Brazil may have kept mad cow disease secret

Brazil became the 26th country to report an incident of bovine spongiform encephalopathy, also known as mad cow disease, last week in a cow that died two years ago.

The world's biggest beef exporting country, Brazil recently submitted a notification to the World Organization for Animal Health reporting that a cow died in December 2010 and BSE was suspected. The first test came back negative, but the long delayed second test did not occur until June. The second test came back positive for BSE, Food Safety News reports.

Since that time, an OIE reference lab in the United Kingdom confirmed the positive BSE test result.

Japan announced that it would ban beef from Brazil starting on Saturday. The United States has yet to react to the positive test for mad cow disease.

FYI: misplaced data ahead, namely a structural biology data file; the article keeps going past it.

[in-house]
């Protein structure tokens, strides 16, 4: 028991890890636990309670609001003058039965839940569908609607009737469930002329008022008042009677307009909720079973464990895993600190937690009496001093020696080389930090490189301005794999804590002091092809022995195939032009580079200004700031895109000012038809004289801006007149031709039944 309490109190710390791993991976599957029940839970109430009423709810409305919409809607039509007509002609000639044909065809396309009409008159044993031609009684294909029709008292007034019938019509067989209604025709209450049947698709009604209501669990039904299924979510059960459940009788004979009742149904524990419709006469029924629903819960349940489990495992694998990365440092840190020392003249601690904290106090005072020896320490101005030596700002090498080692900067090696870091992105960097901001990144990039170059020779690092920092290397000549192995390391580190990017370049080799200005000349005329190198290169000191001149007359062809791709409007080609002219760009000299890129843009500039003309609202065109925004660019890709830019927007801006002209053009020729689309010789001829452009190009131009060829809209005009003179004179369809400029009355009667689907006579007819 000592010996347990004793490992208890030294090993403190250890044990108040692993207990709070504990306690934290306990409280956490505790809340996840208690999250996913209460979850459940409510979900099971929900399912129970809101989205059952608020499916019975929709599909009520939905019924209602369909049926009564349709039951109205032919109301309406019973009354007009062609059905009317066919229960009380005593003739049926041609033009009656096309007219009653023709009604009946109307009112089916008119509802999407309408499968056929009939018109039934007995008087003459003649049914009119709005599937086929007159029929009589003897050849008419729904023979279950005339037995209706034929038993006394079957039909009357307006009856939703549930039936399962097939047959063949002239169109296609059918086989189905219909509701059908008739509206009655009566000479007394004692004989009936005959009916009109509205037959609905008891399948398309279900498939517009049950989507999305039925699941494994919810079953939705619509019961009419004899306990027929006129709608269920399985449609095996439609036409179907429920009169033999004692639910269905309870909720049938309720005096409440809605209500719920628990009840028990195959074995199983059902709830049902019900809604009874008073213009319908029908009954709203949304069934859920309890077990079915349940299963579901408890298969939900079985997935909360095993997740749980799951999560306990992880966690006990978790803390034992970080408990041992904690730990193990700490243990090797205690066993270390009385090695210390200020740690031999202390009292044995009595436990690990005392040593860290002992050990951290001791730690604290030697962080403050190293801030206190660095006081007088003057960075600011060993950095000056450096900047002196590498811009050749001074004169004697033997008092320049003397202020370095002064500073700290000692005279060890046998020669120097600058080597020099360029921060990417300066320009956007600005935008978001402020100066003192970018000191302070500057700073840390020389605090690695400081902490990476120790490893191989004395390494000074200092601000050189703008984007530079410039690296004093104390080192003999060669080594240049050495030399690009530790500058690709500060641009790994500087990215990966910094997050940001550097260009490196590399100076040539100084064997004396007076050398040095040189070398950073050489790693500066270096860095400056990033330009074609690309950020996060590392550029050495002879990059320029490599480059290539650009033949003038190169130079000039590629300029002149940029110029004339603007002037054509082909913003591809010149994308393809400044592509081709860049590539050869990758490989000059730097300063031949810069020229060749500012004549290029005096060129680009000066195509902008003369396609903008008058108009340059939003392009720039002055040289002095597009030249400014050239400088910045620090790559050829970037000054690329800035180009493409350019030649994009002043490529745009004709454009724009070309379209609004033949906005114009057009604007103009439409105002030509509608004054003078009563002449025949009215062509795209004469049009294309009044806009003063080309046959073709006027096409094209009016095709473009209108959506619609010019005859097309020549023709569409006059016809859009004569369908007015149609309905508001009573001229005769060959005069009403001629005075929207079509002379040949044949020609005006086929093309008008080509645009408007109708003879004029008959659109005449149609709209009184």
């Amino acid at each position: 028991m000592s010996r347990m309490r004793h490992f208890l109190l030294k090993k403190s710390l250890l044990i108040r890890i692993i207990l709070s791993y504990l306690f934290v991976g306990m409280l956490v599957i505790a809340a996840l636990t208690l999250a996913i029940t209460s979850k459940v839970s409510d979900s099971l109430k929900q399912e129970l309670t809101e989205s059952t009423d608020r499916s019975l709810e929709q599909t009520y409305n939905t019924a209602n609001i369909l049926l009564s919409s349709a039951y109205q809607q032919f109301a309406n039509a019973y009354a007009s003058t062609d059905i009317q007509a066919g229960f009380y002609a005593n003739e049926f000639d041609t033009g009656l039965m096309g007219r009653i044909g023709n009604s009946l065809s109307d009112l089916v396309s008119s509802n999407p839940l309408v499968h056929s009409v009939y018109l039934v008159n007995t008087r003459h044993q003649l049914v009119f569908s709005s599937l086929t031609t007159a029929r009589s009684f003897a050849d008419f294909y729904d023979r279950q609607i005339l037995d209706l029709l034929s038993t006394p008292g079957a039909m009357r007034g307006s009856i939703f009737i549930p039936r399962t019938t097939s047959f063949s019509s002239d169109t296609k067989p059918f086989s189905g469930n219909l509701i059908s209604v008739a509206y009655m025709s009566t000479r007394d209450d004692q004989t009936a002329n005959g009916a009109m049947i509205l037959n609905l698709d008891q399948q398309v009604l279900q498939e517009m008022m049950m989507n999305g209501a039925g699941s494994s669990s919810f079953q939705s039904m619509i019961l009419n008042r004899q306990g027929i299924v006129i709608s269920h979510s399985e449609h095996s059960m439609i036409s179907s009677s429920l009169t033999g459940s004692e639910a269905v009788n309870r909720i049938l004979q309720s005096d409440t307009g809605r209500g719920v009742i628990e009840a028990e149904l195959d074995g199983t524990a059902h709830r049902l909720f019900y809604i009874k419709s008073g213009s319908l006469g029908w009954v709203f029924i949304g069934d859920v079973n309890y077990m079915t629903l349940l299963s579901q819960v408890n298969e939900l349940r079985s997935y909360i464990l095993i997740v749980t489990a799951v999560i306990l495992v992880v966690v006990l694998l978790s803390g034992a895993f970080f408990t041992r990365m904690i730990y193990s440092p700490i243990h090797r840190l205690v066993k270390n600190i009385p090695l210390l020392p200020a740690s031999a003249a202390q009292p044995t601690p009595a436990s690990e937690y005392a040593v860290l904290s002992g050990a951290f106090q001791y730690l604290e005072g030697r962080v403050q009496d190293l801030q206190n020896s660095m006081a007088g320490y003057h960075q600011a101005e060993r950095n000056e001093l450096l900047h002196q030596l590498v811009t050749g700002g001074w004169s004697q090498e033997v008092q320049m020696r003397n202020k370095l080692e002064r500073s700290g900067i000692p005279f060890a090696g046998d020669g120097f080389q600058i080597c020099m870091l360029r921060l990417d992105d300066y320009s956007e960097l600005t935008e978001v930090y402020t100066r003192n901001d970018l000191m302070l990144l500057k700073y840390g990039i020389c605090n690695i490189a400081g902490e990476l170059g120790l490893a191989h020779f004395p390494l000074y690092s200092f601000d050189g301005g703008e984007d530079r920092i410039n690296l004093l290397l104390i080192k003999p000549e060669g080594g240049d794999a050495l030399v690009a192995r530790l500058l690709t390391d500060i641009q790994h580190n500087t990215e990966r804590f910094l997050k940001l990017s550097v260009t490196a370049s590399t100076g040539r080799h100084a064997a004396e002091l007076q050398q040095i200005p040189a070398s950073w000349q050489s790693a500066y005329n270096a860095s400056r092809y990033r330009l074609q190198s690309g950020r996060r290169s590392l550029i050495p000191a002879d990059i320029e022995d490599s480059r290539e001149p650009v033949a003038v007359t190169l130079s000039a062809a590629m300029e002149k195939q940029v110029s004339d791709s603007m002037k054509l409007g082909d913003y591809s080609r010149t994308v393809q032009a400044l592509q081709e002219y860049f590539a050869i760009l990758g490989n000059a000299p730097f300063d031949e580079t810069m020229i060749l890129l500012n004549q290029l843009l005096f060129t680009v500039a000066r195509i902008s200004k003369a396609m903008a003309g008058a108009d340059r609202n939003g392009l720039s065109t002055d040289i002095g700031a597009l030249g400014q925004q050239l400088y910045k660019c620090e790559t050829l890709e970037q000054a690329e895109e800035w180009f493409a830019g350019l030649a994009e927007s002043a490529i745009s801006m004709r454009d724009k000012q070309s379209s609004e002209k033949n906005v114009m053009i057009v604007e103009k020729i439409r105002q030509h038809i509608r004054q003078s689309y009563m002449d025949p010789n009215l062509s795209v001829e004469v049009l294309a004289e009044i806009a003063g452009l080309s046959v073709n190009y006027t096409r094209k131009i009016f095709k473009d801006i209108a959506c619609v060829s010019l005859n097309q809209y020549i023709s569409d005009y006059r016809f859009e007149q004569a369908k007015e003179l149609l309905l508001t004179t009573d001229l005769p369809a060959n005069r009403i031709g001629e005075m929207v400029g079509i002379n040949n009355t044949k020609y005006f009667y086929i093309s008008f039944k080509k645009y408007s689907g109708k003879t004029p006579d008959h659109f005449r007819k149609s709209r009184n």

"The two year delay in Brazil's disease notification is a symptom of the failure of the OIE's global system that erroneously assumes foreign countries, particularly developing countries, have the same means, commitment and capabilities as the United States to control and eradicate diseases," Max Thornsberry, the chairman of the Ranchers-Cattlemen Action Legal Fund USA's Animal Health Committee, said, according to Food Safety News.

Thornsberry said that the U.S. Department of Agriculture is foolish to rely on foreign countries and the OIE to protect the U.S. from unsafe imports.

Brazil's agricultural minister claimed the cow did not have BSE, just the protein believed to cause the disease, Food Safety News reports.